Humanity has two paths. We either evolve forward or we become extinct. If we become extinct then we are out of the game. We cease to exist other than being part of the mass of the universe. Therefore our purpose is to continue on the path that evolution has set out for us to be the universe contemplating itself, and for that understanding to continue to increase over time. The purpose of humanity is to continue to be the process for which reality becomes self-aware.
You might ask yourself, what about life on other planets? My answer is – same thing. If intelligent life exists on other planets then they too have the same purpose as us. Evolve or die.
So what does this tell us about right and wrong? How is morality derived? What is my personal role in existence?
If our purpose is to evolve forward where our understanding of reality increases over time then, those things that lead to positive evolution are good and those things that lead to extinction are bad. That is the basis of our moral compass that creates a basis for right and wrong, morality, laws, and the basic tenants of society. And it becomes the basis for a new religious paradigm, reality based religion that becomes an upgrade to previous version of religious philosophy.
Everyone seeks the “Truth”. But what is capital T Truth? Truth by definition is the understanding of the way things really are. All religions seek the Truth, but how do you get to the Truth? You get there through science. Thus science is the new Bible. But don’t think of the Bible as being wrong. Think of science as an upgrade. Think of science as the 2.0 version. It’s the same purpose, we’re just better at it now.
Sunday, June 23, 2013
Humanist Celebrants, visiting patients in hospital
My volunteer work at Washington Hospital doesn’t directly involve my humanist celebrancy. I had two angina attacks during the spring of 2011 which drove me to consult with a cardiologist. He performed an angioplasty, in which a catheter was inserted in an artery in my right arm and was threaded to the blockage and inflated to break up the fatty deposits. I stayed in the hospital overnight and was discharged the next afternoon. Subsequently I enrolled in the Hospital’s Cardiac Rehabilitation program using exercise machines under the supervision of a team of nurses and an exercise specialist.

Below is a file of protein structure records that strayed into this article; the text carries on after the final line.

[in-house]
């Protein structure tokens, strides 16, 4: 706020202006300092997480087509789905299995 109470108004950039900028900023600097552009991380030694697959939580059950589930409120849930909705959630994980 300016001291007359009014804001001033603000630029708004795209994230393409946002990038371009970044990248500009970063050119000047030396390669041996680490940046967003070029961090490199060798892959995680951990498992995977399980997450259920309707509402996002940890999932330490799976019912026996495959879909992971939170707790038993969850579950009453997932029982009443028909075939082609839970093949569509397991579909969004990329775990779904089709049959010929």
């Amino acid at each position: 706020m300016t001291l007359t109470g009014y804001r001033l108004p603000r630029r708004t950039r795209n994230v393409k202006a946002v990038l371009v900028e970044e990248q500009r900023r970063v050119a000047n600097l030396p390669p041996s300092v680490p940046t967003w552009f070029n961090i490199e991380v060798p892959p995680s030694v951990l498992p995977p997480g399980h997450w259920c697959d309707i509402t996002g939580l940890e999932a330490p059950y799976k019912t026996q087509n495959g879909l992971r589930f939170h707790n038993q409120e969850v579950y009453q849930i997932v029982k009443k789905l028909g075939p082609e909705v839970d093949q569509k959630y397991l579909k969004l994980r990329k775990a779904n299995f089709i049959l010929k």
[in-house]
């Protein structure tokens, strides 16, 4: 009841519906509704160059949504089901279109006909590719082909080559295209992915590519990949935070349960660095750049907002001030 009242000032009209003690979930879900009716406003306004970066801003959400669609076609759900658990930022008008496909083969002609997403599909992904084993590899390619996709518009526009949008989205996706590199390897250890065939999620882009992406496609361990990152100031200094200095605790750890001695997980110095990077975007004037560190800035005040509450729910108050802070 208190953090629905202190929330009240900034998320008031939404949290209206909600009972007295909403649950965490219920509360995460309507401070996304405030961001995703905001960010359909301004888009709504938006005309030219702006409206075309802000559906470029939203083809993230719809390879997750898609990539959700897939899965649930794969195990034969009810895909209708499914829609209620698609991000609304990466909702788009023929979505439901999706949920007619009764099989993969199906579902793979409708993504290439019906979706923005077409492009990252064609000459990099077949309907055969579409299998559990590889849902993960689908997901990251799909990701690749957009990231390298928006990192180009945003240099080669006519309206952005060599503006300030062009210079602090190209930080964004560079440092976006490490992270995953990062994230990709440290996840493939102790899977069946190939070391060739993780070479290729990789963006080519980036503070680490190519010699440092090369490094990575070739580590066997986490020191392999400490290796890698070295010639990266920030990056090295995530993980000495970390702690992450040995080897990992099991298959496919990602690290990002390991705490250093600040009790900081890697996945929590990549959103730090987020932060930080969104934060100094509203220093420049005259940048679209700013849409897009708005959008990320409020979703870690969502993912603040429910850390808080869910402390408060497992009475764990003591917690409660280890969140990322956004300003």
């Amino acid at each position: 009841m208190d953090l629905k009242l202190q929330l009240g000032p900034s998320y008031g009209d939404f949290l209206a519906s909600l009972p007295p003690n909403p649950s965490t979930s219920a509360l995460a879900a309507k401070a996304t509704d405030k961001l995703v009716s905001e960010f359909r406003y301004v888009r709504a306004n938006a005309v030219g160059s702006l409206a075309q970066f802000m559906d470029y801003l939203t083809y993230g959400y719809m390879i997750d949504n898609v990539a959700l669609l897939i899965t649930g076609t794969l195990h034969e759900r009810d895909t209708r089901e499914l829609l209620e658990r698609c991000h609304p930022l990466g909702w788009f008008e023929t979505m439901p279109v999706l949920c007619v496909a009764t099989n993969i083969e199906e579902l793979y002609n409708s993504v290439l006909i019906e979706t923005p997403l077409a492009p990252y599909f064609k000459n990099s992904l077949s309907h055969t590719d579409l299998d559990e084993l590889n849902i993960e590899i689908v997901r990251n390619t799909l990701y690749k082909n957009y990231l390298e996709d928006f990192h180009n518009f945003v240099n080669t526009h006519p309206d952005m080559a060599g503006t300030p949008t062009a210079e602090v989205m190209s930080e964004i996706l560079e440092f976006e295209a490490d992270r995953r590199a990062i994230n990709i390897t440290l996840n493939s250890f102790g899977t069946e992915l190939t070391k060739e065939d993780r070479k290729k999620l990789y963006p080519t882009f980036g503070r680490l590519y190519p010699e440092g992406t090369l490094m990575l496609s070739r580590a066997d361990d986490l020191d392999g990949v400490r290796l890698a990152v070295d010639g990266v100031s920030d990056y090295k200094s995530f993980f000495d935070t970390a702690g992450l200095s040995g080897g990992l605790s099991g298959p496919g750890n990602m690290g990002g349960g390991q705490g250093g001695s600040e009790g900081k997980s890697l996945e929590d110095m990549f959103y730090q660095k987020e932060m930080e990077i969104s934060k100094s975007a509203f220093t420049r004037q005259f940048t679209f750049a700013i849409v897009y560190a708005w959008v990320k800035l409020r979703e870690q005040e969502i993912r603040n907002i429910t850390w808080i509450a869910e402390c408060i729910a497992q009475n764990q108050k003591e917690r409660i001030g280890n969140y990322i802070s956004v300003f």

My rate of recovery so impressed the head nurse that she invited me to become a Mended Hearts Visitor. As such, I visit patients who have had angioplasties shortly after they have had the procedure. I tell them that there IS life after the procedure. As an 81 year old man who patrols the trails of the East Bay Regional Parks District, I’m an example. Hospital rules for volunteers prohibit proselytizing for creeds or religions. I perform this duty to fulfill my service of humane ideals.
I’ve included public service in most of my adult life. Examples could be my 40 pint aphaeresis donations at the Stanford blood Bank and my passing messages via ham radio during the Loma Prieta earthquake. I only discovered humanism 4 years ago but I do regard my celebrancy as a continuing part of my overall service to my fellow humans.
Sunday, June 30, 2013
Joystick Warfare: On the Legality and Morality of Combat Drones
A talk by
Director, Peninsula Peace and Justice Center
Washington doesn’t like to talk about its use of military drones very much. No wonder: they just might be illegal under U.S. and international law. To say nothing of the Administration’s so-called “targeted killing” program and its insistence that even US citizens are legitimate targets of warfare from afar.
In this forum, we’ll take a look at the US drone program: Where and how often are drones being used to launch missiles? Who are the targets? And who is actually being killed by the drones? Most importantly, we’ll ask the question: Should the United States be using combat drones?
Our speaker, Paul George, has been an activist and grassroots organizer for peace and human rights for over 45 years. He is a highly regarded and frequent public speaker on a range of topics. In the course of his career, Paul has traveled to war zones to witness firsthand the profound effects of US foreign policy on ordinary people.
For more information see the Humanist Community Meetup Page.
For more information about HCSV you can review previous Forums and their slides.
You can also view videos of most of the previous Forums.